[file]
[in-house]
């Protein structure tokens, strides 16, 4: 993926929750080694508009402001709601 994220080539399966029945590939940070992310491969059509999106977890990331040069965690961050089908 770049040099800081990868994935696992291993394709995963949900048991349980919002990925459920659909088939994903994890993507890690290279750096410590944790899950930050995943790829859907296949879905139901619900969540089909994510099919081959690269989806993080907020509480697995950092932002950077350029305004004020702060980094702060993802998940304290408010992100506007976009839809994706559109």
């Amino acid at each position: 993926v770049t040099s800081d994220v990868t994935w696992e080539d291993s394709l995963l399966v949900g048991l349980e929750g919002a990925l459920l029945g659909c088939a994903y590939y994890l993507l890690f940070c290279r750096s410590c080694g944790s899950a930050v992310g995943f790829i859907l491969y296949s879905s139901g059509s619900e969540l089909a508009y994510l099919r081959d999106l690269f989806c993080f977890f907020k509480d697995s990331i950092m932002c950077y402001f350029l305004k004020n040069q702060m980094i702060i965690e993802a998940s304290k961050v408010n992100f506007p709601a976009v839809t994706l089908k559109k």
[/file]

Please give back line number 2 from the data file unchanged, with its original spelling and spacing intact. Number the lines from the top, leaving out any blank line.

């Protein structure tokens, strides 16, 4: 993926929750080694508009402001709601 994220080539399966029945590939940070992310491969059509999106977890990331040069965690961050089908 770049040099800081990868994935696992291993394709995963949900048991349980919002990925459920659909088939994903994890993507890690290279750096410590944790899950930050995943790829859907296949879905139901619900969540089909994510099919081959690269989806993080907020509480697995950092932002950077350029305004004020702060980094702060993802998940304290408010992100506007976009839809994706559109």